Essay by Patxi Eguiluz and Carlos Copertone. Photographs by Carlos Copertone.
Until the nineteenth century, Bilbao was a thriving yet small city in the north of Spain with a sheltered port connecting Castile and the sea. Surrounded by mountains all the way around (the city is known as El Botxo, the hole), its flat area by the Nervión River was not very extensive, but still big enough to accommodate all of its population.
The situation changed drastically after the Industrial Revolution. From the end of the nineteenth century and across most of the twentieth century, the presence of steel mines nearby turned Bilbao and its environs into an important area of steel and iron production. The banks of the river became the second most important industrial axis of Spain, just behind the metropolitan area of Barcelona.
The consequence of this buzzing economic activity was the exponential growth of Bilbao’s population: from 35,000 people in 1870 to 405,000 people a century later.1 2 Until the Spanish Civil War (1936-39), the process of urban intervention was more or less controlled by programs like Casa Baratas (Cheap Houses) developed along the river basin until 1936 or the creation of workers’ housing in Iralabarri related to Harino-Panadera. Those examples epitomize the quest for housing solutions that guaranteed a minimum of habitability for the new population surging in Bilbao.
During the Civil War and the traumatic post-war era, an economic halt took root. However, the opening of the Francoist regime at the end of the 1950s generated one of the most abrupt changes in the recent history of Spain. Called desarrollismo (or the Spanish Miracle), this period of important industrial and economic growth had a significant effect in Bilbao. During that time, planning was unable to address the urban issues that were being generated by the strong migration to a city defined by a complicated orography.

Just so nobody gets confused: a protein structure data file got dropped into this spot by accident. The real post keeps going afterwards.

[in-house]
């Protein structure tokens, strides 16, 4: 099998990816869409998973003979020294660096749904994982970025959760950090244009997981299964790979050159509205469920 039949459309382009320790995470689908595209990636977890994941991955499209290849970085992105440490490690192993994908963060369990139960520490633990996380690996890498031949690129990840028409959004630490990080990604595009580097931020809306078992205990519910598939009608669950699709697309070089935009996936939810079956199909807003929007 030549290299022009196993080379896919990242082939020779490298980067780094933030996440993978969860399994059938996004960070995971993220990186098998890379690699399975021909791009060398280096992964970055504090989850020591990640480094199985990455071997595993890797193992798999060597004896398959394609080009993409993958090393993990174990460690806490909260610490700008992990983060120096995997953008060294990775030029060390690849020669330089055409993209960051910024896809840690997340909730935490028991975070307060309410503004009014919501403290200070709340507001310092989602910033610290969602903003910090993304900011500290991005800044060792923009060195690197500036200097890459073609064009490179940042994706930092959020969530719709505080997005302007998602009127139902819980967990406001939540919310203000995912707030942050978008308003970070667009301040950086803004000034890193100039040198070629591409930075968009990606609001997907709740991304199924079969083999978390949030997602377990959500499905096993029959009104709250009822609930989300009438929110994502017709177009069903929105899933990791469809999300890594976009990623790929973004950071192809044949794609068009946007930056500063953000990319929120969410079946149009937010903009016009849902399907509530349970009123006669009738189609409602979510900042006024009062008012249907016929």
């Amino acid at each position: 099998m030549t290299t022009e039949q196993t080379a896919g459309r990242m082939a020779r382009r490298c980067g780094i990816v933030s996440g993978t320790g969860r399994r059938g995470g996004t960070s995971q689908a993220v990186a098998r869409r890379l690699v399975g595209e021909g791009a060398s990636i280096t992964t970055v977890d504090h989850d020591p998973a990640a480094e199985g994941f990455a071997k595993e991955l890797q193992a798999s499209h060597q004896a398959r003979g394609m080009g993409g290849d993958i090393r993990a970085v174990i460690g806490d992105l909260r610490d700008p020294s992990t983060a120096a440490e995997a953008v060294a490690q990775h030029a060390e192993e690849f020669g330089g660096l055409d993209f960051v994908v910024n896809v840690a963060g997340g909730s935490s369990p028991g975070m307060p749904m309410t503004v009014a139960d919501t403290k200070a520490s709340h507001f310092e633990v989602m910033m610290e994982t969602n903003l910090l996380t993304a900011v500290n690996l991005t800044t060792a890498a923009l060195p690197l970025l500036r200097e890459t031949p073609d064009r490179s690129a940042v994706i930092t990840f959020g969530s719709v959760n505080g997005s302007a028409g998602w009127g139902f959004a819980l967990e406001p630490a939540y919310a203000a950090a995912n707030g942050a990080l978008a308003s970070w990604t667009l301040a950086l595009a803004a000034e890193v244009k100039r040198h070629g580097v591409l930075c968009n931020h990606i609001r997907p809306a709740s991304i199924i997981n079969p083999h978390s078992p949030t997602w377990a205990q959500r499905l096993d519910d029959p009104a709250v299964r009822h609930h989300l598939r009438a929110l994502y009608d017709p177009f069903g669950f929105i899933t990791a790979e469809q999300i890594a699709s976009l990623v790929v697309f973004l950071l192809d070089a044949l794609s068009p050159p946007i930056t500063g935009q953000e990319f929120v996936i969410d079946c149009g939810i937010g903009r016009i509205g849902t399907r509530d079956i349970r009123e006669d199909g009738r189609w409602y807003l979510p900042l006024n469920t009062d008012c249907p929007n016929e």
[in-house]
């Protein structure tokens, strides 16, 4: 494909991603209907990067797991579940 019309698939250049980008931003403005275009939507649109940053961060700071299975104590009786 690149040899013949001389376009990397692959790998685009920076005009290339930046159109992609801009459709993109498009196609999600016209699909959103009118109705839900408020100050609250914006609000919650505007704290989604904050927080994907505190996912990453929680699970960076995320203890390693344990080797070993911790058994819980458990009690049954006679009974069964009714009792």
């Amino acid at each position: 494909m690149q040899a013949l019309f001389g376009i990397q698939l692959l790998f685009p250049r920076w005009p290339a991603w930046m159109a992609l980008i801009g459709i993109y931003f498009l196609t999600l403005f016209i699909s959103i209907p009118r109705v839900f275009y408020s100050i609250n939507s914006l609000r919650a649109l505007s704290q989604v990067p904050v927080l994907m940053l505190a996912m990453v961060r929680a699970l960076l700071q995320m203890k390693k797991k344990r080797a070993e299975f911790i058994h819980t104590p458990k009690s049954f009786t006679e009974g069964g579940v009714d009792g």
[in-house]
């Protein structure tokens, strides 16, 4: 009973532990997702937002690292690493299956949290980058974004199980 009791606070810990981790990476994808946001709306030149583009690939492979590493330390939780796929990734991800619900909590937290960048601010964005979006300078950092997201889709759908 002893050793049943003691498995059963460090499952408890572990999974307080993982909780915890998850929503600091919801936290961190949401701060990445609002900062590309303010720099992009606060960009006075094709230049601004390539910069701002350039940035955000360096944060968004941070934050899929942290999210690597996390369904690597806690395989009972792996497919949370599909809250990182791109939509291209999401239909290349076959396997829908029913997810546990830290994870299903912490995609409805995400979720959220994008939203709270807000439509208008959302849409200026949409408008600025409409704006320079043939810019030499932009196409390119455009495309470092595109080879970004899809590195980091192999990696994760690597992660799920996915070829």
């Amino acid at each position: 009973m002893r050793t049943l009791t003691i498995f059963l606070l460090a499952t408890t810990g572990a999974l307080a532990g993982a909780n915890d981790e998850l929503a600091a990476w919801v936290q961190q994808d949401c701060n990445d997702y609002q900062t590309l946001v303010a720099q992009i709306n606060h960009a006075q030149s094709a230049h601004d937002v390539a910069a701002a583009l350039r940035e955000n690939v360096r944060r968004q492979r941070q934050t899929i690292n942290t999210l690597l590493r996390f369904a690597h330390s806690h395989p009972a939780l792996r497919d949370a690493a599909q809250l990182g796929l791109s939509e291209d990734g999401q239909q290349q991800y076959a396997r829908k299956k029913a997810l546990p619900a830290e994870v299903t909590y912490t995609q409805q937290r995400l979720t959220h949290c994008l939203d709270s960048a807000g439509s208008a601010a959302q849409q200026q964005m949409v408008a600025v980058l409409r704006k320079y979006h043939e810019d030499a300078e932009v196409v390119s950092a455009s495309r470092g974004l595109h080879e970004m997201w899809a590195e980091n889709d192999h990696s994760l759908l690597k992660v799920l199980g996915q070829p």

The strong industrial growth that took place after 1959 required an important housing intervention by the government, which resulted in three large urban projects: Begoña, Txurdinaga, and Otxarkoaga. It is in this last peripheral neighborhood of Bilbao where a group of architects, some of them recent graduates from the School of Architecture, including Juan Madariaga, Luis Saloña, Martín de la Torre, Esteban Argárate, Julián Larrea, and Rufino Basáñez, started to work to fight the proliferation of slums. The invaluable 1961 documentary Ocharcoaga, directed by Jorge Grau, showed in its first few minutes the dramatic situation faced by many families who were crammed into the hillsides surrounding Bilbao.4
Propagandistic, it called the new projects a “miracle,” but in reality, they were quick fixes with simple construction methods that resolved a social issue yet had no urban or architectonic qualities, creating bare minimum units within a bare minimum budget.